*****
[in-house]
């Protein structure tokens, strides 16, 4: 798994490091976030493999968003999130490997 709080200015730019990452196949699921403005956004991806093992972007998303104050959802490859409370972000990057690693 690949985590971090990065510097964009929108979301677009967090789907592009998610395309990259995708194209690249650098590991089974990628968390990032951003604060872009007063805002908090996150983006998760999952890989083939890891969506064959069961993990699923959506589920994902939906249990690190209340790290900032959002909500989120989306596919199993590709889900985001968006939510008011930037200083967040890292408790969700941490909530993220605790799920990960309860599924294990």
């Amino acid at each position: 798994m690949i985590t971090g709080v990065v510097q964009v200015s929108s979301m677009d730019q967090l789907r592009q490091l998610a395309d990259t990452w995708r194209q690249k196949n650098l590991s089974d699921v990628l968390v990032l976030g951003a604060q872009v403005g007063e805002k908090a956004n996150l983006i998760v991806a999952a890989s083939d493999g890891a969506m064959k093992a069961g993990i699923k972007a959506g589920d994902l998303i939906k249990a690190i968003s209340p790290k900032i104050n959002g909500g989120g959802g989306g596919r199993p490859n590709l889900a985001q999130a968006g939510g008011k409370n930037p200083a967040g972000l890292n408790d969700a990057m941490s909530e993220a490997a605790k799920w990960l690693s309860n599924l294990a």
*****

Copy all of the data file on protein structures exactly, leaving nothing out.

[in-house]
């Protein structure tokens, strides 16, 4: 798994490091976030493999968003999130490997 709080200015730019990452196949699921403005956004991806093992972007998303104050959802490859409370972000990057690693 690949985590971090990065510097964009929108979301677009967090789907592009998610395309990259995708194209690249650098590991089974990628968390990032951003604060872009007063805002908090996150983006998760999952890989083939890891969506064959069961993990699923959506589920994902939906249990690190209340790290900032959002909500989120989306596919199993590709889900985001968006939510008011930037200083967040890292408790969700941490909530993220605790799920990960309860599924294990």
């Amino acid at each position: 798994m690949i985590t971090g709080v990065v510097q964009v200015s929108s979301m677009d730019q967090l789907r592009q490091l998610a395309d990259t990452w995708r194209q690249k196949n650098l590991s089974d699921v990628l968390v990032l976030g951003a604060q872009v403005g007063e805002k908090a956004n996150l983006i998760v991806a999952a890989s083939d493999g890891a969506m064959k093992a069961g993990i699923k972007a959506g589920d994902l998303i939906k249990a690190i968003s209340p790290k900032i104050n959002g909500g989120g959802g989306g596919r199993p490859n590709l889900a985001q999130a968006g939510g008011k409370n930037p200083a967040g972000l890292n408790d969700a990057m941490s909530e993220a490997a605790k799920w990960l690693s309860n599924l294990a």